As the children of immigrant parents, Giuseppe Venuti and Salvatoro Massaro grew up in large protective families living in a vibrant Italian community of America at the turn of the twentieth century. They went to the same grade school, studied music and the violin, while absorbing the cultural and music of their heritage and that of the surrounding German, Irish, Polish and Jewish communities. Along with a generation, they were captivated by the sound of a new music called Jazz. Embracing it, Joe Venuti and Eddie Lang brought the four hundred year old tradition of playing the violin and guitar into the modern age.
Giuseppe, Joseph, Joe Venuti, loved to be quoted as having been born in Italy, or on a boat headed for America, or New Orleans. In the 1970’s, by his own calculations he was the oldest living jazz musician at 75, 80, 85, maybe 90 years of age. He took hyperbole to new heights with stories upon stories of wild escapades in the “dizzy decade,” some true, others exaggerated, and still others entirely made up, all of them now part of jazz lore.
He was born in the Italian section of south Philadelphia in his parents’ bedroom on September 16, 1903. The neighborhood he grew up in was home to southern Italians, his parents, Giacomo and Rosa (LaMacchia) Venuti having emigrated from Sicily. One of six children, Giuseppe entered grade school and soon took up the violin. It was the only thing classical about him. Had he continued to pursue his classical music studies, Joe Venuti could have been one of the great concert violinists of the 20th century. Instead, he embraced the current popular music of the day called Jazz. Joe took his command of classical music, opera, and the vernacular, blending it with syncopated pop music, ingeniously creating a unique style of expression on the violin, and a new and distinctive instrumental voice in music. He made a stack of records in his lifetime, and would be the first to point out that those with his boyhood friend, his best companion and musical partner, guitarist Eddie Lang, were his favorite and by far his greatest work. Among peers, friends and fans he was a respected artist, and radiated a colossal presence for a guy who just barely topped 5’10”. Devilish, he kept everyone on needles and pins with a ruthless sense of humor and a reputation for being a “hothead” and unpredictable. During an age already gone mad, he attained legendary status by granting himself free license to let a wild sense of humor and a wont for stretching the truth go haywire.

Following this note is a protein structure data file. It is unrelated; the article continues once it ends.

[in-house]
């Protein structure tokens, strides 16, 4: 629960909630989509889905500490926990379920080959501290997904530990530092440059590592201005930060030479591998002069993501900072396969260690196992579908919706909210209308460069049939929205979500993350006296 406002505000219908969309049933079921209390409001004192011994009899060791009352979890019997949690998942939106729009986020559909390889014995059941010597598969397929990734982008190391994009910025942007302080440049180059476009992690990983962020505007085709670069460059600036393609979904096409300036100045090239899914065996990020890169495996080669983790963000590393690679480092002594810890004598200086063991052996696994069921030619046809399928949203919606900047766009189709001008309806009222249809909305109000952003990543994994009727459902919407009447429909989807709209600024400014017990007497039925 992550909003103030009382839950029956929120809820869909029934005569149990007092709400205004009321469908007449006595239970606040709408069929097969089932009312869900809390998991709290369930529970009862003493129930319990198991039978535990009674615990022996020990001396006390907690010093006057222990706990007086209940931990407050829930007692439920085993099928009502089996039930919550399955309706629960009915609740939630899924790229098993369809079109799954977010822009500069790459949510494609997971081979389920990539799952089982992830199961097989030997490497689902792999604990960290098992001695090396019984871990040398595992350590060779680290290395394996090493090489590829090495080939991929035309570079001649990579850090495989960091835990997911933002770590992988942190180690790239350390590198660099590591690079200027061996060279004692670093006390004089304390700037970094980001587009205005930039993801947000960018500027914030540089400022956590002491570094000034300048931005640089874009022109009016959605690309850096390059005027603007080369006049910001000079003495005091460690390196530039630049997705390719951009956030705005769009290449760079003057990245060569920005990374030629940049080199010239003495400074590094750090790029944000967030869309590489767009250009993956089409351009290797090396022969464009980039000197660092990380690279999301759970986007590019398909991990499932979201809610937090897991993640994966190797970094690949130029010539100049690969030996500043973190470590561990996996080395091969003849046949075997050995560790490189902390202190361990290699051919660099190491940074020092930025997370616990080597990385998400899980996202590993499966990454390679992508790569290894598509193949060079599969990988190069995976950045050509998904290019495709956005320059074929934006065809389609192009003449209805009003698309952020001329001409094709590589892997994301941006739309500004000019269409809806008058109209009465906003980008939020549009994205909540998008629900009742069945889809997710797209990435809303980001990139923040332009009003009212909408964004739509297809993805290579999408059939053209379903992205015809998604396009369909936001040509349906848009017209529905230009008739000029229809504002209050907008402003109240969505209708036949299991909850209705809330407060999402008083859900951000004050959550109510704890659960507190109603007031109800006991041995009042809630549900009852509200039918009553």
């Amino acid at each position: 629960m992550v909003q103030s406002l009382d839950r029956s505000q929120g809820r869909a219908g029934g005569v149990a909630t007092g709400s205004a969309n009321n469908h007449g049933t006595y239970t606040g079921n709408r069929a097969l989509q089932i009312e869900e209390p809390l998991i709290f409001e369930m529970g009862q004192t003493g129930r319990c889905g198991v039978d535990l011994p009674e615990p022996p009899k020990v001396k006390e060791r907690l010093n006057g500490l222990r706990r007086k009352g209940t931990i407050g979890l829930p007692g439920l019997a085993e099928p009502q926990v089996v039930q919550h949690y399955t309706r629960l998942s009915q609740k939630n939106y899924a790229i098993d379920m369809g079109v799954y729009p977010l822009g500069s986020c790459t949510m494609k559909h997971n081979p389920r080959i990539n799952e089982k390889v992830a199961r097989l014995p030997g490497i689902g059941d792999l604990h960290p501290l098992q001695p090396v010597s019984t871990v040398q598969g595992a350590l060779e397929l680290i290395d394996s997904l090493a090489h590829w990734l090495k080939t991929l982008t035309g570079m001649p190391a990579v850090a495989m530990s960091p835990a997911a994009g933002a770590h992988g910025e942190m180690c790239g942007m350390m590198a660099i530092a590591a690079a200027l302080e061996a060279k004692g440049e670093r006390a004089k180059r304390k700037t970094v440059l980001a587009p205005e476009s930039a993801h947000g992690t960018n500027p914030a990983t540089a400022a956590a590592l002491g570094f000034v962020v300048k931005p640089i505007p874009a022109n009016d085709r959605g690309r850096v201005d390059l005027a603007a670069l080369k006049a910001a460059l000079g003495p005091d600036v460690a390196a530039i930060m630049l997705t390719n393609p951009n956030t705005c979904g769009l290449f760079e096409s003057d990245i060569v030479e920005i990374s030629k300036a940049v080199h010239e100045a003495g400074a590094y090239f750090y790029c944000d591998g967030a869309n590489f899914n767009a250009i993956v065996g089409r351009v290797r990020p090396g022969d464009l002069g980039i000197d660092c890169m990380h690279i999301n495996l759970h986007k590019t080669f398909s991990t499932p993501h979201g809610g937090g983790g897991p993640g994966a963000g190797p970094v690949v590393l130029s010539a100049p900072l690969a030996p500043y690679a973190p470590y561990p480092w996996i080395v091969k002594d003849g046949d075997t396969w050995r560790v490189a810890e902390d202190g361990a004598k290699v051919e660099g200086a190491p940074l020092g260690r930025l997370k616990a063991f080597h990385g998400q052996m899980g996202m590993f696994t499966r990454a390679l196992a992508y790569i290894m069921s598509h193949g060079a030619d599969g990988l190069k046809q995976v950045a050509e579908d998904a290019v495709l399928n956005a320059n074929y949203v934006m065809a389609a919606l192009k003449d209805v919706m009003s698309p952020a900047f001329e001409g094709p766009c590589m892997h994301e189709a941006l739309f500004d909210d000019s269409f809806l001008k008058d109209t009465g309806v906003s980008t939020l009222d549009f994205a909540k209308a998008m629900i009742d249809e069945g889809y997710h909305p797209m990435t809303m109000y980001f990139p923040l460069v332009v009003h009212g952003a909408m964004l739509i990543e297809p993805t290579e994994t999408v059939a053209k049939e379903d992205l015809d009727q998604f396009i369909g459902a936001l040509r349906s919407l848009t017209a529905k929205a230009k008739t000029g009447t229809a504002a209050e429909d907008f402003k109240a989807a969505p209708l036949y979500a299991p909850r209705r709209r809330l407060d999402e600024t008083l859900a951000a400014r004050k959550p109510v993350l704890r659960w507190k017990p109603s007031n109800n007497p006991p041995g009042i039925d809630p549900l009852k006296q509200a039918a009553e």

A prodigy in grade school, Giuseppe Venuti was drawn to intense study of music and the violin. While a youngster, he was in the James Campbell Public School Orchestra (along with Lang), may have received instruction at the Settlement Music School (the staff included members of the Philadelphia Orchestra), and remembered attending events at the Philadelphia Academy of Music, the scene of performances by Leopold Stokowski and the Philadelphia Orchestra, the Philadelphia Grand Opera Company, the Metropolitan Opera Company of New York City, and recitals by great musical artists of Europe and America. Hearing the sounds of a phonograph machine in his neighborhood, the boy would frequently make his way unnoticed into the Italian social club or the barber shop; there he would stand for hours listening to repeated plays of Caruso, and the music of Verdi and Puccini. A few years later he could be found accompanying friends and family members on a piano, guitar, mandolin or violin as they sang traditional songs and light classics from Italy, now transported to the streets of south Philly.
Though Giuseppe Venuti and Salvatoro Massaro lived within blocks of each other, attended the same grade school, and were members of the school orchestra, they did not develop a friendship until well into their teens. Venuti began playing (semi) professionally in a trio when he was fifteen. When the little unit looked to expand, Sal joined on guitar. Joe and Sal quickly found they had many things in common; an appreciation of classical music, opera, traditional Italian melodies, and popular music of the day. Being skilled on the violin, guitar, and mandolin, they’d often trade instruments, each taking a turn being soloist and accompanist (something vaudeville audiences witnessed years later). They continued to hone their craft with eight to ten hour practice days. Together they took traditional music, pop songs, and classical selections and began embellishing them with new melodies, alternate harmonies, and syncopated rhythms. It was during this time period Venuti liked to recall, that he and Eddie created the music which were, and still are hailed as some of the greatest classic jazz instrumentals of all time, in particular Goin’ Places, Doin’ Things, and Wild Cat. At night and on weekends, they worked in and around Philadelphia and Camden performing as a duo or in little combo’s playing for weddings, social events, dances, and midnight serenades Within a few years they’d extend their travels to the Jersey shore and Atlantic City.